The Minister is to be commended for finding a reverse gear quite so quickly. However, does he regret the fact that the Government failed to accept not only the letter but the spirit of the judgment and the action for judicial review last September? Does he now accept that if the Government had accepted the spirit of that judgment, they would have been spared their embarrassment, and the Gurkhas and their dependants would have been spared both uncertainty and anxiety?
I know that the right hon. and learned Gentleman follows these issues closely, but I have to disagree with his interpretation. Our view is that we have accepted the spirit of the judgment that related to the guidelines. The debate and the dispute have been about the 1997 cut-off. I respect the debate and his point of view which, again, has been consistent, but for the record it is unfair to say that the Government did not accept the spirit of the judgment. [ Interruption. ] No, the judge was very clear that the 1997 cut-off was fair. He said that it was "not...irrational", and he called on us to clarify the guidelines. We have done so, but the House wanted to go further, and I recognised that in the statement.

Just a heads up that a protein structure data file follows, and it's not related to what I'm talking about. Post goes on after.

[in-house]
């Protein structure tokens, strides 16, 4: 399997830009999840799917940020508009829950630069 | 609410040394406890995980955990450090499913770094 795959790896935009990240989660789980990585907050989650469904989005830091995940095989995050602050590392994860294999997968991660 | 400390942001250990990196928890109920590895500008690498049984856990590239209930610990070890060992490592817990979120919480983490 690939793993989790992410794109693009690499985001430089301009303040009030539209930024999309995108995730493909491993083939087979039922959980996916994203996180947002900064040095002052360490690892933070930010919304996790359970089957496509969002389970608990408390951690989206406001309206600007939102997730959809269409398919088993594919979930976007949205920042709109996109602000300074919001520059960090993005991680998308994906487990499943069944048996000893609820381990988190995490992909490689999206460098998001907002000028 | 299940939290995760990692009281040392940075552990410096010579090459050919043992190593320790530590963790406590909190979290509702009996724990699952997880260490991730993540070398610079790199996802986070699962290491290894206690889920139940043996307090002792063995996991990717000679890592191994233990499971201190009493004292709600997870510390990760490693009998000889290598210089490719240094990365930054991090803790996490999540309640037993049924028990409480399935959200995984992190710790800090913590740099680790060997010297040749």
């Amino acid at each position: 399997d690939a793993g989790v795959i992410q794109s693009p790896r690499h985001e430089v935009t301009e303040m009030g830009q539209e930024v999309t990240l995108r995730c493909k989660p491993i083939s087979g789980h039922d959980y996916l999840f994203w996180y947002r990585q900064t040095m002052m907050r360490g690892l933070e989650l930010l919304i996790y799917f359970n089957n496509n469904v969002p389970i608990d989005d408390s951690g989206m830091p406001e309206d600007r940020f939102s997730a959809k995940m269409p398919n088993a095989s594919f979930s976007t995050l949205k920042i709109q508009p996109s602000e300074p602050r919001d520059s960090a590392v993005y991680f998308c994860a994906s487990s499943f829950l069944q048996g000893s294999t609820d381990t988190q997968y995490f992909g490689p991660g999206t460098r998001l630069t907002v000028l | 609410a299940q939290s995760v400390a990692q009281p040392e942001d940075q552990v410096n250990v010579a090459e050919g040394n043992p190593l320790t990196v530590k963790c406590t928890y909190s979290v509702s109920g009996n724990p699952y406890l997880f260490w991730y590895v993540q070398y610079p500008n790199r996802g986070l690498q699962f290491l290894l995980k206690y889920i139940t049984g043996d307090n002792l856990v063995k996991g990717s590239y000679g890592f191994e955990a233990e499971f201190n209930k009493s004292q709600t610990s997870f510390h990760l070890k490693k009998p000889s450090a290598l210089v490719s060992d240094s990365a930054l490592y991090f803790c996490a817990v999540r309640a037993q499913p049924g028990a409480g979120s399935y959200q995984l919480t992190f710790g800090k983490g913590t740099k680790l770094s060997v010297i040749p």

I welcome my hon. Friend's statement, particularly the speed with which he has returned to the House after the vote to make some clarifications. I also welcome the fact that the deadlines for the various phases of his approach have been shortened. Does he accept that the core of the problem is the disparity between the Government's estimate of the number of people who would be affected one way or another by the new guidelines and the estimate by people who are campaigning on the Gurkhas' behalf? Will he give us an assurance that the exercise that he is about to conduct will provide a definitive answer?
That is an important point, and I can give my right hon. Friend that assurance. I know that the House was frustrated by the debate on the numbers, but I attempted to clarify the position. My understanding is that the figure of 100 that the campaigners used was their estimate of how many of the 1,500 outstanding applications would meet the guidelines. That is a trivial figure in terms of the total numbers, and I have explained that we will not refuse any of the others until the new guidelines have been put in place. I thank my right hon. Friend for his role in that policy development.
I am enormously pleased that, whatever the Minister's personal views, the Government have decided that their position is unsustainable and that they will look at this matter seriously. In the past, I have had the privilege of serving alongside the Gurkhas, who are a remarkable body of men. We owe them a massive debt of gratitude, not just for their service in previous wars but, I am sure, for their service in future wars in which we may have to call on them. The right thing to do is to take the course of action on which the Minister has embarked, and I urge him, when he meets his civil servants and anybody else who talks to him about the problems, to take on a wholly different attitude and say, "Let right be done."